Working Time Act: BMAS presents draft law on time recording

No time recording can become really expensive for companies in the future. We explain what the BMAS draft law provides for.
Draft law on compulsory time recording

In the year In 2019, the European Court of Justice ruled (ECJ) that employers must record the working time of their employees. Now a draft bill (RefE) from the Federal Ministry of Labour and Social Affairs (BMAS) is available, which concretises this obligation and puts it on a legal basis.

Background

In the year 2022 the BAG decidedthat employers have a general duty to record working time (BAG, decision of 13 September 2022, ref. no. 1 ABR 22/21). The BAG derived the obligation to keep records from the employer's basic duties to protect workers. In contrast, the ECJ requires the introduction and maintenance of an objective, reliable and accessible system for recording working time.

Until now, employers were not obliged to systematically record the working hours of their employees. Only in the case of overtime or workers covered by the Minimum Wage Act were working hours required to be documented. The BMAS bill now provides that all employers are to be obliged to record the working hours of their employees.

What does the bill change?

The BMAS has now presented the long-awaited draft bill for a law amending the Working Time Act and other regulations to introduce legal provisions on the recording of working time. The draft stipulates that employers must, in accordance with § Section 16 (2) sentence 1 ArbZG-E be obliged to record the daily working time of their employees and to do so already on the day the work is performed. In contrast to the regulation from § Section 17 (1) sentence 1 MiLoGwhich states that the record must be made no later than the end of the seventh calendar day following the day on which the work is performed, the draft does not wish to adopt a similar provision.

The draft stipulates that the recording of working time electronic must take place. Our Software for (project) time recording offers a simple way to comply with all legal requirements. According to the draft law, companies in which a collective agreement or a company/service agreement provides otherwise are exempt from the compulsory recording of working time. Companies with less than 10 employees are exempt from the electronic recording obligation according to the draft law.

The recorded material shall kept for at least two years be made. Employers must ensure that employees have the possibility to record their working time themselves. Attention: According to § Section 22 (2) RefE-ArbZG it will in future be an administrative offence if employers intentionally or negligently fail to comply with the obligations to record working time pursuant to section 16 (2) RefE-ArbZG or fail to do so correctly, completely, in the prescribed manner or on time. In the event of such an administrative offence, a Fine of up to EUR 30,000 be imposed.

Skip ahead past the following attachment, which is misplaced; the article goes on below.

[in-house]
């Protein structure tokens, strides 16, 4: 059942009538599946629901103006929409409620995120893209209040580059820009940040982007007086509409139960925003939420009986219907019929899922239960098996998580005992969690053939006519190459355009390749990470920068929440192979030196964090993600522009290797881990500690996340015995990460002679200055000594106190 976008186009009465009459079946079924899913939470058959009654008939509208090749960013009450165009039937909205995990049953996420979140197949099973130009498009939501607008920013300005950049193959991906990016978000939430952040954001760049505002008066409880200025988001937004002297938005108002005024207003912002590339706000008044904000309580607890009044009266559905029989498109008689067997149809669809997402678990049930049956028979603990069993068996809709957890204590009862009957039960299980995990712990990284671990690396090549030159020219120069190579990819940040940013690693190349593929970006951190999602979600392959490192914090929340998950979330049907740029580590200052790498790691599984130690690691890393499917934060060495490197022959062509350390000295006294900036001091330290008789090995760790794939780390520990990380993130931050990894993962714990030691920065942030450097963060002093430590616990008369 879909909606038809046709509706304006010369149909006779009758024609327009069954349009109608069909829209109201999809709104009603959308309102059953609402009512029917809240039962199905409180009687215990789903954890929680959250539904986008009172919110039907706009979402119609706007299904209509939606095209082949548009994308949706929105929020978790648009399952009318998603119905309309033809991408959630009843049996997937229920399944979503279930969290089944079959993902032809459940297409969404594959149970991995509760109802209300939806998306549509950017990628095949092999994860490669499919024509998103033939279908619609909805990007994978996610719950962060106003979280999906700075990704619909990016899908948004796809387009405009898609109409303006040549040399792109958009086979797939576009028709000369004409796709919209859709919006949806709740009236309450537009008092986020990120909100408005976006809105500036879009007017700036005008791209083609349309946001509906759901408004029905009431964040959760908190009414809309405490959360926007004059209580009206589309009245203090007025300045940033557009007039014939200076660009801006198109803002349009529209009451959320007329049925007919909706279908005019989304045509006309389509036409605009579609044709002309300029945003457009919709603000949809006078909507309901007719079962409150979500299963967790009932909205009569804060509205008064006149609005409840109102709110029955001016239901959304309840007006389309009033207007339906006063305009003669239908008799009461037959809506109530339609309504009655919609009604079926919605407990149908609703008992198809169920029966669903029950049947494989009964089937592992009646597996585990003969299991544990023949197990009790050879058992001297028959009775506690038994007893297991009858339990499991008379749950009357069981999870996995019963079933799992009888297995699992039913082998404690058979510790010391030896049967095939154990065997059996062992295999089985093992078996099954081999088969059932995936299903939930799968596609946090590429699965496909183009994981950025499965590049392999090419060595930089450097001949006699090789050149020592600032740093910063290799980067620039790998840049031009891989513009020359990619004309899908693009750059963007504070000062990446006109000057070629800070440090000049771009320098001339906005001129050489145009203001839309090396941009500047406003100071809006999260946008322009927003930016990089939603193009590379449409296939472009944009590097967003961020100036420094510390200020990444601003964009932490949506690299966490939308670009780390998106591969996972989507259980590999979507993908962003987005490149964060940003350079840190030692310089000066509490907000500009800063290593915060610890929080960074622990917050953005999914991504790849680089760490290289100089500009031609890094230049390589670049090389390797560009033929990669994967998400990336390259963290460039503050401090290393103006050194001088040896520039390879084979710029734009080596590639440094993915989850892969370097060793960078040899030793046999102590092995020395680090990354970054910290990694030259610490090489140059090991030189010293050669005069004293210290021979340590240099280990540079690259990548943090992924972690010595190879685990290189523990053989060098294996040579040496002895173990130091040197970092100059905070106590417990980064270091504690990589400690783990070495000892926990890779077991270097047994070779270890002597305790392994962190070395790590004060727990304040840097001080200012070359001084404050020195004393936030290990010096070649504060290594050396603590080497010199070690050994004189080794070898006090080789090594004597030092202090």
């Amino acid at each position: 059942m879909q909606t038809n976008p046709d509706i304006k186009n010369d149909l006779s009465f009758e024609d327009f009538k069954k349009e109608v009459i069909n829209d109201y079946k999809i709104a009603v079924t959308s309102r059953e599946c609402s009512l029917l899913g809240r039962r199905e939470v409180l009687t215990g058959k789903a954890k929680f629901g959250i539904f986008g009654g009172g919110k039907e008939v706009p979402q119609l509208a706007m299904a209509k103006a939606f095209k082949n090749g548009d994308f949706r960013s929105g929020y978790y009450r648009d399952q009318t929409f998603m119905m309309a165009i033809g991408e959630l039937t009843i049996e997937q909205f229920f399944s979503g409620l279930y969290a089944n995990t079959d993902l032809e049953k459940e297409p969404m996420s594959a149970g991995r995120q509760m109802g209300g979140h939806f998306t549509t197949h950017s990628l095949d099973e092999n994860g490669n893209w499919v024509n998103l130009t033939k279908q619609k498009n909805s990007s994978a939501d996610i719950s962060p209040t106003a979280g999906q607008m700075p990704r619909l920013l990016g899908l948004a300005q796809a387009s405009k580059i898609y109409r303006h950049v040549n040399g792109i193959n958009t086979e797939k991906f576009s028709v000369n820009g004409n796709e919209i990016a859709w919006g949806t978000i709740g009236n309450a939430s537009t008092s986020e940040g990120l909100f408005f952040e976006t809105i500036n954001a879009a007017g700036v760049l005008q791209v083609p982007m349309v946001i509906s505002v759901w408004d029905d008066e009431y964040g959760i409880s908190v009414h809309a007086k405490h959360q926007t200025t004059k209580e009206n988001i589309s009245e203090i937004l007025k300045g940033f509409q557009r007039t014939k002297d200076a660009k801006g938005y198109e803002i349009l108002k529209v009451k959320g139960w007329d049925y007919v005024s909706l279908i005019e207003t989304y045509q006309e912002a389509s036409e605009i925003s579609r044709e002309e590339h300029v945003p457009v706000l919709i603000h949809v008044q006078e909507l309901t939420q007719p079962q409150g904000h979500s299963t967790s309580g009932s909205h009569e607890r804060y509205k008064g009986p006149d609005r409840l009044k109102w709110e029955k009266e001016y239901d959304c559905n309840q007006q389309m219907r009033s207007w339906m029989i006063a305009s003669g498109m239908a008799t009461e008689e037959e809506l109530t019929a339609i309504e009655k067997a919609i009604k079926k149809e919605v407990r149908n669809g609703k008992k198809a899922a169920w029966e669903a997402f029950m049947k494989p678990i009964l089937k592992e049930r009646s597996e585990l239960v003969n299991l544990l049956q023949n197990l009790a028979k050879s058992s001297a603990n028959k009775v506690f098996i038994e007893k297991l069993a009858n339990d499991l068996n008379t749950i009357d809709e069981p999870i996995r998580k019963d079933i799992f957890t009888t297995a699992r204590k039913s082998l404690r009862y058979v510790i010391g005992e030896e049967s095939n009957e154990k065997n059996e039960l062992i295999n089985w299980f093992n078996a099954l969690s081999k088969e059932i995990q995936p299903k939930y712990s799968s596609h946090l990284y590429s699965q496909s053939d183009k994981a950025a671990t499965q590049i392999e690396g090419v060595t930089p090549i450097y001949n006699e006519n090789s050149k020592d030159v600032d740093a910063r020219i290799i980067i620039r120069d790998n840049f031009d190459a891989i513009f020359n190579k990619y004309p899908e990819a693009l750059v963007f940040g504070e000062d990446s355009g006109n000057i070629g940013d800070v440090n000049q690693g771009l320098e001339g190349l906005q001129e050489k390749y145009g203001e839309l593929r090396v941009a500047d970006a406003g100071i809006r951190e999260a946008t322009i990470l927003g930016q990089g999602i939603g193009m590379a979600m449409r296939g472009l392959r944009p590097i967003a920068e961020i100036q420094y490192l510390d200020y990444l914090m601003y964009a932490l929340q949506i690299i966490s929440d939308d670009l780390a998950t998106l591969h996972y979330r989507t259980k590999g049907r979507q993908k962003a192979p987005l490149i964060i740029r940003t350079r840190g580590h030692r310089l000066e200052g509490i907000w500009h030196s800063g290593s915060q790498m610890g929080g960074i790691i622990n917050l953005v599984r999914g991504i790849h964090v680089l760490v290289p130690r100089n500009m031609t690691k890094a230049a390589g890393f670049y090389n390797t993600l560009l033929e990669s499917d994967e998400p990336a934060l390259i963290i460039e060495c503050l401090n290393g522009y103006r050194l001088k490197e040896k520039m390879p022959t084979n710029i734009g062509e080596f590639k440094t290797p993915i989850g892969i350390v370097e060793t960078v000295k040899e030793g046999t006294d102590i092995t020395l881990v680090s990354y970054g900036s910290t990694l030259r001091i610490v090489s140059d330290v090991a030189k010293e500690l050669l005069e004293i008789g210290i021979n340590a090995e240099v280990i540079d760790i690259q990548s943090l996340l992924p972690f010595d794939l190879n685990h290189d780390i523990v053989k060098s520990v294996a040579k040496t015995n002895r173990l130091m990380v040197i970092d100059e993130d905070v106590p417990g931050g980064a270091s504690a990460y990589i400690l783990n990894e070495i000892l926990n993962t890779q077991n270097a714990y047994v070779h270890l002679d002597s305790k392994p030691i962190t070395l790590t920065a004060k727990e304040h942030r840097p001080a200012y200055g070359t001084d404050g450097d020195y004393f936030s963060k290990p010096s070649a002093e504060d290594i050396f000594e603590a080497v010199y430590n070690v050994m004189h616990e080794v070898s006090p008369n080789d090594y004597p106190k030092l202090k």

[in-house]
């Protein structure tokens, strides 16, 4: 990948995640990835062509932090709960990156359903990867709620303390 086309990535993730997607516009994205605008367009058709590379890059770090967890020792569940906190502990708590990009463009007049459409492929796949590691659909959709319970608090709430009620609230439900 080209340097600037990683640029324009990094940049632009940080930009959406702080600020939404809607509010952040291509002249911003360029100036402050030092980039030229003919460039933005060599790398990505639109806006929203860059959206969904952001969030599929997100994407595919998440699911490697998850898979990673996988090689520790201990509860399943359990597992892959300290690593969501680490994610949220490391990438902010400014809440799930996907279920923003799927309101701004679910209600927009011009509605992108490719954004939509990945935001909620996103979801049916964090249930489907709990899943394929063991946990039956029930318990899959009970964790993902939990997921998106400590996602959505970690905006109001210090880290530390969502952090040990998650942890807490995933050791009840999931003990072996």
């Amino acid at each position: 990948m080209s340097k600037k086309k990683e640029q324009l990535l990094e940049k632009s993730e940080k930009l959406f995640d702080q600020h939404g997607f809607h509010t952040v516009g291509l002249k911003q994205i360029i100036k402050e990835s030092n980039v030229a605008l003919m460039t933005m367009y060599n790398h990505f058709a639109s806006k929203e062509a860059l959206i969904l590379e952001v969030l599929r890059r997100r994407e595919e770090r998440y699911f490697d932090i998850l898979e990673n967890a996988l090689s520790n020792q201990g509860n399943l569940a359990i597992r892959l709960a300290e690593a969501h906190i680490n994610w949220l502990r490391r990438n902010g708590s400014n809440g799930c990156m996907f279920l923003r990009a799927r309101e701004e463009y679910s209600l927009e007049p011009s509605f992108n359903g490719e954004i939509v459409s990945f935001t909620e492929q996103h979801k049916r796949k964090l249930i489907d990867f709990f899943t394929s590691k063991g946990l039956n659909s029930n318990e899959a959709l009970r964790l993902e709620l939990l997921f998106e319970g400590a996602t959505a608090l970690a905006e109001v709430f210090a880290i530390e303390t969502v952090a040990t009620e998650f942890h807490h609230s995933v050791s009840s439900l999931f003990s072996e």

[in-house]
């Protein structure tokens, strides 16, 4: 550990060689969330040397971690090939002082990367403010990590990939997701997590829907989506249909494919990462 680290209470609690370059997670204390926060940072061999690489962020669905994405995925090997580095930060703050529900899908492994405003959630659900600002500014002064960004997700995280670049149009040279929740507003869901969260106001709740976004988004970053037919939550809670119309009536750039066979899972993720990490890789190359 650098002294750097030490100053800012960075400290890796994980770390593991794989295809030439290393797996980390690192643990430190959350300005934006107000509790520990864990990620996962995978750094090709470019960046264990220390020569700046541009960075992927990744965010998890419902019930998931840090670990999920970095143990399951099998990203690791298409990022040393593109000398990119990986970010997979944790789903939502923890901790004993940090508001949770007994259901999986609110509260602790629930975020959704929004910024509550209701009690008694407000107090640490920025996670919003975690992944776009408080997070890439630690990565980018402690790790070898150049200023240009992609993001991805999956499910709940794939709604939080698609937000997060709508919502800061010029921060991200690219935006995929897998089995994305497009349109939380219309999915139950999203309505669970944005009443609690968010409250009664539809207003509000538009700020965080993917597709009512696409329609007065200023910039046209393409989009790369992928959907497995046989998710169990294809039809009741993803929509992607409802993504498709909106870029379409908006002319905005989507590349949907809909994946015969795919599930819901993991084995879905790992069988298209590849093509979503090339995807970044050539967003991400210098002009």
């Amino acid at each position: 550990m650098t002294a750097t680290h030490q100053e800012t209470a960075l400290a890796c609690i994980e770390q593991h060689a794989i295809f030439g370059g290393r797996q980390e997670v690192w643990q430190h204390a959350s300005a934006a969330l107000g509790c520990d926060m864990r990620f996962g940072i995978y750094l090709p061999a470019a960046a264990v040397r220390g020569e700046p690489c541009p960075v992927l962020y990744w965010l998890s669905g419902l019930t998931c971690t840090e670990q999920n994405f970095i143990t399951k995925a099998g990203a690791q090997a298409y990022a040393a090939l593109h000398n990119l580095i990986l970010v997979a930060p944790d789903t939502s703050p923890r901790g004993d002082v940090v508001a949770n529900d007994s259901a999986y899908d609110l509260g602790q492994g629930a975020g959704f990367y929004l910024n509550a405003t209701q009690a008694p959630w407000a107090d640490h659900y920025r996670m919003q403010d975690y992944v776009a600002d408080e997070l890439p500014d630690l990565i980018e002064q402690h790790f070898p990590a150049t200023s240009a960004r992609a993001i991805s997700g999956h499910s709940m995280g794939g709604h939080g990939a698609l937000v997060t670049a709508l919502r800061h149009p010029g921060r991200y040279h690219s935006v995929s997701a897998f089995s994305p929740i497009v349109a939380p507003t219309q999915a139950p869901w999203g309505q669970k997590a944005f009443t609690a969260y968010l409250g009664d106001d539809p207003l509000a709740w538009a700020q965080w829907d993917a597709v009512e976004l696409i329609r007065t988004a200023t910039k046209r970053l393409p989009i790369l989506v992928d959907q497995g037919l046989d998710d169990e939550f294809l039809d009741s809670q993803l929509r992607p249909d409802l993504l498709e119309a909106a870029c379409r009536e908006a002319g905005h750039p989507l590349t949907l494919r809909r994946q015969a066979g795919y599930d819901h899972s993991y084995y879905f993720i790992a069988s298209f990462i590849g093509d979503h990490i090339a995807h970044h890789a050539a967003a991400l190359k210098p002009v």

Is trust-based working time still possible?

Yes! But here, too, the following applies: In the case of trust-based working time, the employer shall ensure that he/she becomes aware of violations of the provisions of the Working Hours Act (§ Section 16 (4) ArbZG-E). This can be done, for example, through an electronic working time recording system. Even with trust-based working time, the recording of working time does not remain dispensable, but there are No general control obligationbut only an obligation to keep records.

Upon request, the employer must inform the employee about the recorded working time and provide him or her with a copy of the records (section 16 (5) ArbZG-E). It is sufficient if employees can view the electronic records themselves and make copies. This makes it easier for employees to claim overtime. However, the burden of proof regarding the necessity of overtime remains unchanged.

What are the advantages of mandatory time recording?

However, the introduction of compulsory time recording also has numerous advantages for workers and employers. By recording and documenting working hours, overtime can be better recorded and compensated. Mandatory time recording helps to create fair working conditions and ensure compliance with the Working Hours Act.

Employers also benefit from mandatory time recording. For example, the precise documentation of working hours makes it possible to plan better so that overtime can be largely dispensed with. Mandatory time recording also helps to better monitor compliance with working time requirements. With ZEP you meet all previous and future requirements in every respect to a detailed record of your project and working times.

Conclusion

The BMAS bill to introduce compulsory time recording is an important step towards creating fair working conditions and protecting workers. Mandatory time recording helps to better record working hours and compensate for overtime. Employers should prepare for the new regulation and choose appropriate methods for time recording.

With ZEP, you already meet all the requirements of the ECJ and the BAG - as soon as the law has been passed, you are also legally on the safe side with ZEP. If you have any questions about our solution, please contact our support team contact us. We also keep you informed on our Social media channels always up to date on the topic of time recording. You want to be informed monthly about all relevant topics? Here you can subscribe Register for our newsletter.

Tanja Hartmann CEP

Tanja Hartmann

Content Marketing Manager at ZEP

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